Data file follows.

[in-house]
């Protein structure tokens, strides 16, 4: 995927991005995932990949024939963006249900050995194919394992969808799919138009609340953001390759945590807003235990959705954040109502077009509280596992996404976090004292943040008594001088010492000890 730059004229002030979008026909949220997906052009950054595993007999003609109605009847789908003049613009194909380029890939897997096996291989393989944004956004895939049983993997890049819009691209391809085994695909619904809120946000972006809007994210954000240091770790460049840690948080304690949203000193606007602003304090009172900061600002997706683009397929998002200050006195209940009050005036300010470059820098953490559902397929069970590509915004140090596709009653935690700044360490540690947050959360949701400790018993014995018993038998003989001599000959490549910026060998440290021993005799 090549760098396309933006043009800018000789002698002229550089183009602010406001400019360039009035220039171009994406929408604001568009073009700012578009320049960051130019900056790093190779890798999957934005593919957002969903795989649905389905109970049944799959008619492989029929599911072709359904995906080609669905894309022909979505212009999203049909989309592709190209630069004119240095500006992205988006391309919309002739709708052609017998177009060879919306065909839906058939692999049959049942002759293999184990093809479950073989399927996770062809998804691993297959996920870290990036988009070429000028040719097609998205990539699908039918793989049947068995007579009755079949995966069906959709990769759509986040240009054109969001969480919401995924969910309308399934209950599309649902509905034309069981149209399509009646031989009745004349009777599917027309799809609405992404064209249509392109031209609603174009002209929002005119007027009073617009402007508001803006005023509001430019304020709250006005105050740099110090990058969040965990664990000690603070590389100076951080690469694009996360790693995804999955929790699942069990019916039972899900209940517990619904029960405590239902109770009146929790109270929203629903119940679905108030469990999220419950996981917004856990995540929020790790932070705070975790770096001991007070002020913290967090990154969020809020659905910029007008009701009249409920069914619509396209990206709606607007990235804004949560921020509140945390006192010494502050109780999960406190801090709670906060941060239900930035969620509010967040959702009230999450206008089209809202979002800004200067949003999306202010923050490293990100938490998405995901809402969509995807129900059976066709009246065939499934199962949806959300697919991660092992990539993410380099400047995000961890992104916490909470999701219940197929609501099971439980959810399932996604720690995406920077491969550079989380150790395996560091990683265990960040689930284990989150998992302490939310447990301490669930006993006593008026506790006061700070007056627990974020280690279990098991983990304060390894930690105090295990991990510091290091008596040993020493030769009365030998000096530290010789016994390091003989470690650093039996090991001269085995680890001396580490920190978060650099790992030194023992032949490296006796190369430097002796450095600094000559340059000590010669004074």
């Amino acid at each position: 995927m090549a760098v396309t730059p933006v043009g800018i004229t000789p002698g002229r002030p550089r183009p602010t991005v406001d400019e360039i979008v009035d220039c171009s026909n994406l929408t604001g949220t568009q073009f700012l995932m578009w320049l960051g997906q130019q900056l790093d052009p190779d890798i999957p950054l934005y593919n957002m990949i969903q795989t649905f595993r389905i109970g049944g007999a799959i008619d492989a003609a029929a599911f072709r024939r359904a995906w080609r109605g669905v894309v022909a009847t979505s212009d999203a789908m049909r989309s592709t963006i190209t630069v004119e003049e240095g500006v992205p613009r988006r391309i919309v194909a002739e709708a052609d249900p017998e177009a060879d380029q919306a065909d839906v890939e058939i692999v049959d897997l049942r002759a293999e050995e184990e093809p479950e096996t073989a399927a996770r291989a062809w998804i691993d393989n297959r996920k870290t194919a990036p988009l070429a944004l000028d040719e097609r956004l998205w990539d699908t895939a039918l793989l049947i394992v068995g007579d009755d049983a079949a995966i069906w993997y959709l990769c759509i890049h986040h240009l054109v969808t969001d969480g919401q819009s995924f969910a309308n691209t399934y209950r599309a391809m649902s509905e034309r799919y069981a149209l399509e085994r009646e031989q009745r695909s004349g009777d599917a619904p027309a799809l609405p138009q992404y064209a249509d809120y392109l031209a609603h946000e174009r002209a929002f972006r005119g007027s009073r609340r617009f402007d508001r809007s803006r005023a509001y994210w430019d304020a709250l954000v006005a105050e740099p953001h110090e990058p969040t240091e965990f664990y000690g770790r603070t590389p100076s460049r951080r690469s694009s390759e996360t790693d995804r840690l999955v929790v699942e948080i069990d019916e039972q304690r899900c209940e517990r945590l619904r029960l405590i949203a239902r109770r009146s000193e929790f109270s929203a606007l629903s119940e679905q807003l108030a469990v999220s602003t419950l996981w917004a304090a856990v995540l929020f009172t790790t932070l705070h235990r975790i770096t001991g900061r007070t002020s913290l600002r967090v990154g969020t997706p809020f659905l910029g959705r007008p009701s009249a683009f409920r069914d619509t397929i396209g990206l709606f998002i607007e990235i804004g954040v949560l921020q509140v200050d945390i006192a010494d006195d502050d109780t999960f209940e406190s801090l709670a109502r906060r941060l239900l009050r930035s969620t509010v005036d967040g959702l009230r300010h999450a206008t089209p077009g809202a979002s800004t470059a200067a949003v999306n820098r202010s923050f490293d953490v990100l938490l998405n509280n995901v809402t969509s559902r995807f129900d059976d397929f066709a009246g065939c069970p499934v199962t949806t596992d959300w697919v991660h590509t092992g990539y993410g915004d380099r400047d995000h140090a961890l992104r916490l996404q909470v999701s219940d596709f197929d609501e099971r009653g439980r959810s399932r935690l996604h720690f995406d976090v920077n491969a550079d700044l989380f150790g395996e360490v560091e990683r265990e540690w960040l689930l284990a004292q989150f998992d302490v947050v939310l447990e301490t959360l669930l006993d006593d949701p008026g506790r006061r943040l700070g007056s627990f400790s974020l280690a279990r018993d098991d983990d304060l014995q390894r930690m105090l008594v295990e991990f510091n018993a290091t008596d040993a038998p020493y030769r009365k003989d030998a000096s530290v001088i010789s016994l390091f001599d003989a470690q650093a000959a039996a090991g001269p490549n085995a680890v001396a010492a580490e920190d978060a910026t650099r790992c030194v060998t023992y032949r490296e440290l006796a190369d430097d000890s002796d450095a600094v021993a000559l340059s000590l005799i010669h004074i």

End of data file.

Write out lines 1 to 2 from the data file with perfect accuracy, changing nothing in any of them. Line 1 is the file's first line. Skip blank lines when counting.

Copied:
[in-house]
């Protein structure tokens, strides 16, 4: 995927991005995932990949024939963006249900050995194919394992969808799919138009609340953001390759945590807003235990959705954040109502077009509280596992996404976090004292943040008594001088010492000890 730059004229002030979008026909949220997906052009950054595993007999003609109605009847789908003049613009194909380029890939897997096996291989393989944004956004895939049983993997890049819009691209391809085994695909619904809120946000972006809007994210954000240091770790460049840690948080304690949203000193606007602003304090009172900061600002997706683009397929998002200050006195209940009050005036300010470059820098953490559902397929069970590509915004140090596709009653935690700044360490540690947050959360949701400790018993014995018993038998003989001599000959490549910026060998440290021993005799 090549760098396309933006043009800018000789002698002229550089183009602010406001400019360039009035220039171009994406929408604001568009073009700012578009320049960051130019900056790093190779890798999957934005593919957002969903795989649905389905109970049944799959008619492989029929599911072709359904995906080609669905894309022909979505212009999203049909989309592709190209630069004119240095500006992205988006391309919309002739709708052609017998177009060879919306065909839906058939692999049959049942002759293999184990093809479950073989399927996770062809998804691993297959996920870290990036988009070429000028040719097609998205990539699908039918793989049947068995007579009755079949995966069906959709990769759509986040240009054109969001969480919401995924969910309308399934209950599309649902509905034309069981149209399509009646031989009745004349009777599917027309799809609405992404064209249509392109031209609603174009002209929002005119007027009073617009402007508001803006005023509001430019304020709250006005105050740099110090990058969040965990664990000690603070590389100076951080690469694009996360790693995804999955929790699942069990019916039972899900209940517990619904029960405590239902109770009146929790109270929203629903119940679905108030469990999220419950996981917004856990995540929020790790932070705070975790770096001991007070002020913290967090990154969020809020659905910029007008009701009249409920069914619509396209990206709606607007990235804004949560921020509140945390006192010494502050109780999960406190801090709670906060941060239900930035969620509010967040959702009230999450206008089209809202979002800004200067949003999306202010923050490293990100938490998405995901809402969509995807129900059976066709009246065939499934199962949806959300697919991660092992990539993410380099400047995000961890992104916490909470999701219940197929609501099971439980959810399932996604720690995406920077491969550079989380150790395996560091990683265990960040689930284990989150998992302490939310447990301490669930006993006593008026506790006061700070007056627990974020280690279990098991983990304060390894930690105090295990991990510091290091008596040993020493030769009365030998000096530290010789016994390091003989470690650093039996090991001269085995680890001396580490920190978060650099790992030194023992032949490296006796190369430097002796450095600094000559340059000590010669004074």